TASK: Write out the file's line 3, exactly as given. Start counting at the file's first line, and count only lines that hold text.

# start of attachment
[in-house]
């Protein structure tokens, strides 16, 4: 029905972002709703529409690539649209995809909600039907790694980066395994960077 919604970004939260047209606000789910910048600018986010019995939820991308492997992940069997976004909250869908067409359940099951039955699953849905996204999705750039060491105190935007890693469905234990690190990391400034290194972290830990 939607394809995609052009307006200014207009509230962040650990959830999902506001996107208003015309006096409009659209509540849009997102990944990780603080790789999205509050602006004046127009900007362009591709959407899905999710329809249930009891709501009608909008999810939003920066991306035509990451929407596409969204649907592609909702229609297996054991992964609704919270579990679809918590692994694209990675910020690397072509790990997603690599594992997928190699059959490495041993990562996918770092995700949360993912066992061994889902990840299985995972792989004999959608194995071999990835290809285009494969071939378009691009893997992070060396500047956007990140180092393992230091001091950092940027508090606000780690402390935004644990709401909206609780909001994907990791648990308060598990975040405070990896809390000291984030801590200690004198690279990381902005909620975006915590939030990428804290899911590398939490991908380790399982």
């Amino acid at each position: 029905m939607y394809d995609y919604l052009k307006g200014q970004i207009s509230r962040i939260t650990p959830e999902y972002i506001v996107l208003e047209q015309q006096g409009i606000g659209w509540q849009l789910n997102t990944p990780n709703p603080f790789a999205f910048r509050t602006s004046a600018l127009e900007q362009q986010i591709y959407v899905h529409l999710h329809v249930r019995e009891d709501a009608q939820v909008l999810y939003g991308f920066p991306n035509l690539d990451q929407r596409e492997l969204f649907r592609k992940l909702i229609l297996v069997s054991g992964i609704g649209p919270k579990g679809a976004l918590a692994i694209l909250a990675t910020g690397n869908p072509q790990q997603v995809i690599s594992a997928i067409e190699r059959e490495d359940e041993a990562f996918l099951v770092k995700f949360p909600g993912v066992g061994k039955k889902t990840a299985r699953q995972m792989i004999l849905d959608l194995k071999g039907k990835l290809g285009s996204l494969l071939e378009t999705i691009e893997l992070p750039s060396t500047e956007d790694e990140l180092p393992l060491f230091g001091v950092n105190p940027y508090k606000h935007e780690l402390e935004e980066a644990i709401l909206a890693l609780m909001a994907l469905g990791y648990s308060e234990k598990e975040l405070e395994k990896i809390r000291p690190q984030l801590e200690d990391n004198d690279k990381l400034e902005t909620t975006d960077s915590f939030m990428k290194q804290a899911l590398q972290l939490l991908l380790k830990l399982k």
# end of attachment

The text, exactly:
């Amino acid at each position: 029905m939607y394809d995609y919604l052009k307006g200014q970004i207009s509230r962040i939260t650990p959830e999902y972002i506001v996107l208003e047209q015309q006096g409009i606000g659209w509540q849009l789910n997102t990944p990780n709703p603080f790789a999205f910048r509050t602006s004046a600018l127009e900007q362009q986010i591709y959407v899905h529409l999710h329809v249930r019995e009891d709501a009608q939820v909008l999810y939003g991308f920066p991306n035509l690539d990451q929407r596409e492997l969204f649907r592609k992940l909702i229609l297996v069997s054991g992964i609704g649209p919270k579990g679809a976004l918590a692994i694209l909250a990675t910020g690397n869908p072509q790990q997603v995809i690599s594992a997928i067409e190699r059959e490495d359940e041993a990562f996918l099951v770092k995700f949360p909600g993912v066992g061994k039955k889902t990840a299985r699953q995972m792989i004999l849905d959608l194995k071999g039907k990835l290809g285009s996204l494969l071939e378009t999705i691009e893997l992070p750039s060396t500047e956007d790694e990140l180092p393992l060491f230091g001091v950092n105190p940027y508090k606000h935007e780690l402390e935004e980066a644990i709401l909206a890693l609780m909001a994907l469905g990791y648990s308060e234990k598990e975040l405070e395994k990896i809390r000291p690190q984030l801590e200690d990391n004198d690279k990381l400034e902005t909620t975006d960077s915590f939030m990428k290194q804290a899911l590398q972290l939490l991908l380790k830990l399982k």